For our weekly research class I had to prepare a presentation of "On random matrices" by Erdös and Rényi. Despite the title, it is essentially about bipartite graphs, proving that a random bipartite graph on vertices ( vertices in each part) with edges has positive probability of containing a set of independent edges as grows infinitely.
The paper is written in an over-concise manner and relies heavily on tricky manipulation of binomial coefficients. I spent several days figuring out all the details, so I thought it would be nice to have the commentary online, should someone ever need help on the paper.
My first problem was the transformation of equation (1.7) into equation (1.9). The quantities are probabilities of matrices with at least 0-lines (columns or rows), the equation (1.6) is the inclusion—exclusion principle and the equation (1.7) follows from an analysis of matrices with 0-rows and 0-columns. Having
the paper modestly states that "...clearly for each fixed value of ... we have:"
Well, this was far from being clear to me. The easy part was:
For every fixed the values of are bounded, hence
Now, the other part of was less easy to deal with. Taking into account that , we rewrite:
Estimating the multiples, we obtain:
The upper bound is asymptotically equivalent to
Similarly, for the lower bound is asymptotically equivalent to
which implies the product itself has the same asymptotics. Combining all parts of together we end up with:
finally arriving to what was "clear" for Erdös and Rényi.
The next problem was between equations (1.11):
hidden by a very modest "thus".
In the latter equation is some constant, depending only on . Transforming the first three binomial coefficients in (1.11) relies upon the inequality which is a simplified version of Stirling's approximation. Hence:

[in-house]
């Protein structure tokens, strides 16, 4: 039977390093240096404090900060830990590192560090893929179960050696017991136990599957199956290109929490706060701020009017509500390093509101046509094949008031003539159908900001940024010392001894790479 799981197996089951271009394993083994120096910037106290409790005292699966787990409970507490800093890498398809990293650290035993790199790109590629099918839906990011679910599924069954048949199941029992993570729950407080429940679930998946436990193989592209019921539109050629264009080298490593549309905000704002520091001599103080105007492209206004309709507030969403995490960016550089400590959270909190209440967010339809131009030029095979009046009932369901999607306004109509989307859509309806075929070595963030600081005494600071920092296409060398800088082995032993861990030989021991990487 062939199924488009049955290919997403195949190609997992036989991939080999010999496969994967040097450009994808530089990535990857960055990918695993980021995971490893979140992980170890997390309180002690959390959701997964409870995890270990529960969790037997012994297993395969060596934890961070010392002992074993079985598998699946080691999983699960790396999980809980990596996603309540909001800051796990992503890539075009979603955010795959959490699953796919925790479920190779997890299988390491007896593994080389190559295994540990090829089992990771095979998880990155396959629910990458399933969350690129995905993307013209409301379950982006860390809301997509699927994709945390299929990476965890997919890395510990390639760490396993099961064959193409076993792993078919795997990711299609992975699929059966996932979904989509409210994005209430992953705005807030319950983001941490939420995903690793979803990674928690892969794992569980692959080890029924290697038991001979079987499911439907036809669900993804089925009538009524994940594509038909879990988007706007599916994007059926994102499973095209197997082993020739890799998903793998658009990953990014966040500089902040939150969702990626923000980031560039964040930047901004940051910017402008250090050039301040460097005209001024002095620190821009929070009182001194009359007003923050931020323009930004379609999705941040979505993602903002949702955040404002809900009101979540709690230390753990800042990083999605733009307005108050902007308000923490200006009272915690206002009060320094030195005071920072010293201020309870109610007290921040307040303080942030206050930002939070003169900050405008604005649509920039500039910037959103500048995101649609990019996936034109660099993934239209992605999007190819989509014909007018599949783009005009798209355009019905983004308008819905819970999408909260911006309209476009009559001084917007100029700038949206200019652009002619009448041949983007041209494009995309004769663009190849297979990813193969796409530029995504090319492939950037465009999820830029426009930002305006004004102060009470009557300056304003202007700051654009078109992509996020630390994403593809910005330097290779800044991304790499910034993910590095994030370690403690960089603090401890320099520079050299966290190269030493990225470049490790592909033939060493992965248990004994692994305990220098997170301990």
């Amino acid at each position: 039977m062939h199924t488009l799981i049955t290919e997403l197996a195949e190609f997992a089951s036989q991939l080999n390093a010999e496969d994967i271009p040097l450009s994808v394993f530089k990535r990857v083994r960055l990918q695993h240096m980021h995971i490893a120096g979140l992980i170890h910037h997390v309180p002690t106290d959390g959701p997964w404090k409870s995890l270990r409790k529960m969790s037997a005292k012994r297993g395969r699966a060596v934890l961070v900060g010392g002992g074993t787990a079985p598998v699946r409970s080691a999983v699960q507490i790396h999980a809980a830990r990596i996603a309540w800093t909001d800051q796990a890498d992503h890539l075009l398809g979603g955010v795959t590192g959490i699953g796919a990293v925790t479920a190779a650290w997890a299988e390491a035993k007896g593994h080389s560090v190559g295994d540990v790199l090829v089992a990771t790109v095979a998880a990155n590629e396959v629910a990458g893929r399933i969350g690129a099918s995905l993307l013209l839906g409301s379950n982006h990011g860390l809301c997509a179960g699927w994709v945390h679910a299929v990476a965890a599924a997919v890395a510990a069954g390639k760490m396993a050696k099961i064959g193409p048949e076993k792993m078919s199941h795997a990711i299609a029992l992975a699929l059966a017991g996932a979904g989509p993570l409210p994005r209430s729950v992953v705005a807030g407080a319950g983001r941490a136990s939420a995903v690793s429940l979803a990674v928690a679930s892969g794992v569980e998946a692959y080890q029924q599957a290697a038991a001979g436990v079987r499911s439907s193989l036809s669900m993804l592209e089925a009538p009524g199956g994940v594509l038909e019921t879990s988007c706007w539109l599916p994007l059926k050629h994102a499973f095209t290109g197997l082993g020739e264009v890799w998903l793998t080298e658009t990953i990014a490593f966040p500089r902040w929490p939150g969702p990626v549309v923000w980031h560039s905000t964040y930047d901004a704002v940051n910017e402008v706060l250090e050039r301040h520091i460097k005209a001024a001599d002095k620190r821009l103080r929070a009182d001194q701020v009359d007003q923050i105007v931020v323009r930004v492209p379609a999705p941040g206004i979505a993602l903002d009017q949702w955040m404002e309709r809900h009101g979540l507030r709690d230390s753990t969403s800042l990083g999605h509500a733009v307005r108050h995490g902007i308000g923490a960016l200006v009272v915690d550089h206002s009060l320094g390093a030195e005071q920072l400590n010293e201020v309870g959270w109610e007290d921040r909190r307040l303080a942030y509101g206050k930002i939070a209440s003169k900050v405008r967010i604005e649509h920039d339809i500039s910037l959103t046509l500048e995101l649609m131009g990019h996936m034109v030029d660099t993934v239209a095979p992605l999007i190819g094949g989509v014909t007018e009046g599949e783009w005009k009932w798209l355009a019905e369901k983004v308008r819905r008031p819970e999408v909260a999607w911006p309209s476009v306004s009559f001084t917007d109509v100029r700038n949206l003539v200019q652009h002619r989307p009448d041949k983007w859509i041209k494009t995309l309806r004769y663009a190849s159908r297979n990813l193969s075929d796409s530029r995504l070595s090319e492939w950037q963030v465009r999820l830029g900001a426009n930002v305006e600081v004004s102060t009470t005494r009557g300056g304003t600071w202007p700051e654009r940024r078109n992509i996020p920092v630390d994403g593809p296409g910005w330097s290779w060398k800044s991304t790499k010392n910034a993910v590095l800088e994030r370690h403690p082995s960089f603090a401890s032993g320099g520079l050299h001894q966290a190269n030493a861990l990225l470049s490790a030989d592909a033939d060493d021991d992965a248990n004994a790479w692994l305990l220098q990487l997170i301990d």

The other part is a bit trickier. The first thing to notice is that for the values of we consider, the inequality holds. Therefore . We then proceed:
The nominator of the fraction contains multiples besides , while the denominator has multiples, so we add more multiples to obtain
Partly cancelling out the factorials we arrive to:
For the first product we estimate:
(taking into account that )
Combining this with the previously obtained estimate for the first multiples of the (1.11) equation's left-hand side expression, we arrive to
The only thing that remains is to show that
for some constant ( should be enough, I guess), every and large enough values of . This altogether gives us the equation (1.12) finally.
The inequalities in paragraph 2 (transition from (2.6) to (2.7) and from (2.9) to (2.10)) are proved pretty much along the same lines. The only difficulty I noticed is that the proof of (2.10) for should be carried out separately from other values of , being the only case for which the inequality does not hold.
I do hope my commentary will someday save somebody the pain of getting through the equations of this paper.Опубликовано у меня в блоге.